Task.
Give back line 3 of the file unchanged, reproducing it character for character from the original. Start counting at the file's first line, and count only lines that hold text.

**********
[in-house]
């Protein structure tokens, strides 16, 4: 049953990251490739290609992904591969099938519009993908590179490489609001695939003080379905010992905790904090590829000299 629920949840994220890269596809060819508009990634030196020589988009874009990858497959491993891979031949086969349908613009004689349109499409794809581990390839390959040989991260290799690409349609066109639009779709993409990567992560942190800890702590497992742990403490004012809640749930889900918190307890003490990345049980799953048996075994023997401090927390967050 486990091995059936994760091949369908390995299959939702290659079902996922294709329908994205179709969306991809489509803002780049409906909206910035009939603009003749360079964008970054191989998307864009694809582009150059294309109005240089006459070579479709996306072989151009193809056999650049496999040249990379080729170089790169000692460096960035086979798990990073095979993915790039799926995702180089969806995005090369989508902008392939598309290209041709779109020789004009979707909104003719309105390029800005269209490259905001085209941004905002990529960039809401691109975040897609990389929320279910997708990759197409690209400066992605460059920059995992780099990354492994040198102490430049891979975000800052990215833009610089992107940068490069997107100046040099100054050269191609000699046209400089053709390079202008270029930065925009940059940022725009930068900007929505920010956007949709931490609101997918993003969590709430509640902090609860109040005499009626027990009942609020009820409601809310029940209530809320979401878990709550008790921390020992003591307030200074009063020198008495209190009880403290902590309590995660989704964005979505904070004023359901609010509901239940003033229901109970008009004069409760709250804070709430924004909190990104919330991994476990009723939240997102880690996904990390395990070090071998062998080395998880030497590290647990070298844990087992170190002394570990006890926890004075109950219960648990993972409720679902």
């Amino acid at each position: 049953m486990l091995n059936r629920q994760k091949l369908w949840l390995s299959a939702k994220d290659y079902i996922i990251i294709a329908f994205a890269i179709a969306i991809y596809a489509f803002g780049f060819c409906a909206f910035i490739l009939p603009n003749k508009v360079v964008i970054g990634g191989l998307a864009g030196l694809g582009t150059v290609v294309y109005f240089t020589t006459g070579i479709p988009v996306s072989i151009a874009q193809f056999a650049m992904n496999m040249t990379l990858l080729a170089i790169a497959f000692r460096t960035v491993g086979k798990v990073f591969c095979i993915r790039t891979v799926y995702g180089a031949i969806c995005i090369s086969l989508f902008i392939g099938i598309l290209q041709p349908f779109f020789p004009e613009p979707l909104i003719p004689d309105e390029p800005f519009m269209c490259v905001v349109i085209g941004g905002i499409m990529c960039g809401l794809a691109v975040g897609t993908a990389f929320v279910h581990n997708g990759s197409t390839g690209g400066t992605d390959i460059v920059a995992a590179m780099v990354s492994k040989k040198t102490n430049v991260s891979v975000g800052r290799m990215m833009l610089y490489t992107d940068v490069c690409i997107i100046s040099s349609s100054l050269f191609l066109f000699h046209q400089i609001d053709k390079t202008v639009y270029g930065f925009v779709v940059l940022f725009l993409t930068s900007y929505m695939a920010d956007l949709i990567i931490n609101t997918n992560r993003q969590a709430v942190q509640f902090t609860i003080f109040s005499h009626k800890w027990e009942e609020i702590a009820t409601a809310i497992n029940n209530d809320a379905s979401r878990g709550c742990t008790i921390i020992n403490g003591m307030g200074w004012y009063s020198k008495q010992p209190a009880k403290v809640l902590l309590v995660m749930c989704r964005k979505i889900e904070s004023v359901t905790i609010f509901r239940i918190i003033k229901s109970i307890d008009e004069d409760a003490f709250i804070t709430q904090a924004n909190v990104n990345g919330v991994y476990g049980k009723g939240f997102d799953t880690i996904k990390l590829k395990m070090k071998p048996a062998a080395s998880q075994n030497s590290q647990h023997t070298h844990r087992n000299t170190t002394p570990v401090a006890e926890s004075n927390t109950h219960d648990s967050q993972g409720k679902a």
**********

């Amino acid at each position: 049953m486990l091995n059936r629920q994760k091949l369908w949840l390995s299959a939702k994220d290659y079902i996922i990251i294709a329908f994205a890269i179709a969306i991809y596809a489509f803002g780049f060819c409906a909206f910035i490739l009939p603009n003749k508009v360079v964008i970054g990634g191989l998307a864009g030196l694809g582009t150059v290609v294309y109005f240089t020589t006459g070579i479709p988009v996306s072989i151009a874009q193809f056999a650049m992904n496999m040249t990379l990858l080729a170089i790169a497959f000692r460096t960035v491993g086979k798990v990073f591969c095979i993915r790039t891979v799926y995702g180089a031949i969806c995005i090369s086969l989508f902008i392939g099938i598309l290209q041709p349908f779109f020789p004009e613009p979707l909104i003719p004689d309105e390029p800005f519009m269209c490259v905001v349109i085209g941004g905002i499409m990529c960039g809401l794809a691109v975040g897609t993908a990389f929320v279910h581990n997708g990759s197409t390839g690209g400066t992605d390959i460059v920059a995992a590179m780099v990354s492994k040989k040198t102490n430049v991260s891979v975000g800052r290799m990215m833009l610089y490489t992107d940068v490069c690409i997107i100046s040099s349609s100054l050269f191609l066109f000699h046209q400089i609001d053709k390079t202008v639009y270029g930065f925009v779709v940059l940022f725009l993409t930068s900007y929505m695939a920010d956007l949709i990567i931490n609101t997918n992560r993003q969590a709430v942190q509640f902090t609860i003080f109040s005499h009626k800890w027990e009942e609020i702590a009820t409601a809310i497992n029940n209530d809320a379905s979401r878990g709550c742990t008790i921390i020992n403490g003591m307030g200074w004012y009063s020198k008495q010992p209190a009880k403290v809640l902590l309590v995660m749930c989704r964005k979505i889900e904070s004023v359901t905790i609010f509901r239940i918190i003033k229901s109970i307890d008009e004069d409760a003490f709250i804070t709430q904090a924004n909190v990104n990345g919330v991994y476990g049980k009723g939240f997102d799953t880690i996904k990390l590829k395990m070090k071998p048996a062998a080395s998880q075994n030497s590290q647990h023997t070298h844990r087992n000299t170190t002394p570990v401090a006890e926890s004075n927390t109950h219960d648990s967050q993972g409720k679902a």